Many of my fellow bloggers have done an excellent job dissecting Sarah Palin's problems, her record and views, which make Mike Huckabee look like a commie. What I'm fascinated by, whether or not Palin will alter the landscape, is she connecting with voters, is she the "game changer". Don't take the above as anything to do with political preference, it's more a curiousity about dynamics. Rasmussen has done some polling on Palin, and the numbers suggest she well could make a difference:
Palin Power: Fresh Face Now More Popular Than Obama, McCain
Palin is viewed favorably by 58% of American voters. The latest Rasmussen Reports national telephone survey finds that 37% hold an unfavorable view of the self-described hockey mom.
The figures include 40% with a Very Favorable opinion of Palin and 18% with a Very Unfavorable view (full demographic crosstabs are available for Premium Members). Before her acceptance speech, Palin was viewed favorably by 52%. A week ago, 67% had never heard of her.
Perhaps most stunning is the fact that Palin’s favorable ratings are now a point higher than either man at the top of the Presidential tickets this year. As of Friday morning, Obama and McCain are each viewed favorably by 57% of voters. Biden is viewed favorably by 48%.
There is a strong partisan gap when it comes to perceptions of Palin. Eighty-nine percent (89%) of Republicans give her favorable reviews along with 33% of Democrats and 59% of voters not affiliated with either major party.
What I find striking, isn't so much that she outscores everyone on favorability(early days), but that 59% of independents have a good opinion of her. That fact seems to be translating to the Republican ticket as a whole:
The Palin pick has also improved perceptions of John McCain. A week ago, just before he introduced his running mate, just 42% of Republicans had a Very Favorable opinion of their party’s nominee. That figure jumped to 54% by this Friday morning. Among unaffiliated voters, favorable opinions of McCain have increased by eleven percentage points in a week—from 54% before the Palin announcement to 65% today.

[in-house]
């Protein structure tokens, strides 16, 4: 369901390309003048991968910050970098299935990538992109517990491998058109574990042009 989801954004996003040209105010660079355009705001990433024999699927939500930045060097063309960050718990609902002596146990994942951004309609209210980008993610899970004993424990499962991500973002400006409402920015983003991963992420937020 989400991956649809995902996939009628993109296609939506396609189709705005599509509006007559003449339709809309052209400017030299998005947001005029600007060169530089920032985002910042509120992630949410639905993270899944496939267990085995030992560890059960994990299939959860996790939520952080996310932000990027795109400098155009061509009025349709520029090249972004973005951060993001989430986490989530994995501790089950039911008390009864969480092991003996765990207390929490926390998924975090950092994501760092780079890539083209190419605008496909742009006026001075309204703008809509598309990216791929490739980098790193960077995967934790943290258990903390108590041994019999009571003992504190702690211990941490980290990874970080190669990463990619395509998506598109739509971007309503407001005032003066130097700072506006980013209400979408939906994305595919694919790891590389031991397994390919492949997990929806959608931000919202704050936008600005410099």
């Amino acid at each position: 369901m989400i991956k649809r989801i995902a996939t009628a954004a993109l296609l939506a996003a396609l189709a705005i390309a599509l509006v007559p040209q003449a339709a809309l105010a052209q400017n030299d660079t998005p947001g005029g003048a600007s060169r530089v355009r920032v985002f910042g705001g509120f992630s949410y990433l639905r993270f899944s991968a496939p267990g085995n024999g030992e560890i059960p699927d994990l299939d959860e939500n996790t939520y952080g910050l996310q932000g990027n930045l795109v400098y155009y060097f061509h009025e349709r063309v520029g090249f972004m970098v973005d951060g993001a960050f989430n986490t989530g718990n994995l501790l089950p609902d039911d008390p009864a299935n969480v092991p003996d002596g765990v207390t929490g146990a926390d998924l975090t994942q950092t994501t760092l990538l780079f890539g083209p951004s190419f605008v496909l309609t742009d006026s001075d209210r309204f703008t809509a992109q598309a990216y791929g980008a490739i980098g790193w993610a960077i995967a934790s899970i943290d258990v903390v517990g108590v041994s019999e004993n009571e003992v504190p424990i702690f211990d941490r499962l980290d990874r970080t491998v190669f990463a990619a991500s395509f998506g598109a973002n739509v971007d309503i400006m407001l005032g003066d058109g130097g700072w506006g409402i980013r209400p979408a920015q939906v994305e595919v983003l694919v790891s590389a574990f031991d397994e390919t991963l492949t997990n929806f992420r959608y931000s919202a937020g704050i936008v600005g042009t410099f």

Fifty-one percent (51%) of all voters now believe that McCain made the right choice when he picked Palin to be his running mate while 32% disagree.
These numbers represent a sizeable uptick for McCain, particularly the 11% rise with independents. All this data seems to contradict the Democratic talking point, that Palin doesn't appeal outside of the right wing base. Early, early days, but far from the trainwreck people are suggesting.
One other noteworthy item. The intrade market odds have moved considerably. In the last couple of months, Obama has consistently hovered around 60%, McCain generally around 39% at a maximum. These numbers have been surprising constant throughout the summer, despite the ebb and flow of the polls. In the past few days, McCain has narrowed the gap, today hitting another high water mark, up to 42%, Obama at his lowest since Clinton conceded. Still a healthy lead, but something might be afoot.
The Palin factor, in a purely detached political observer sense, is clearly something to watch moving forward. Apparently, the Dems have finally emerged from their dismissive posture, the Obama team set to unleash several high profile "women" to undercut any chance of momentum. That would be wise in my view, and it's also an acknowledgement of a potential problem.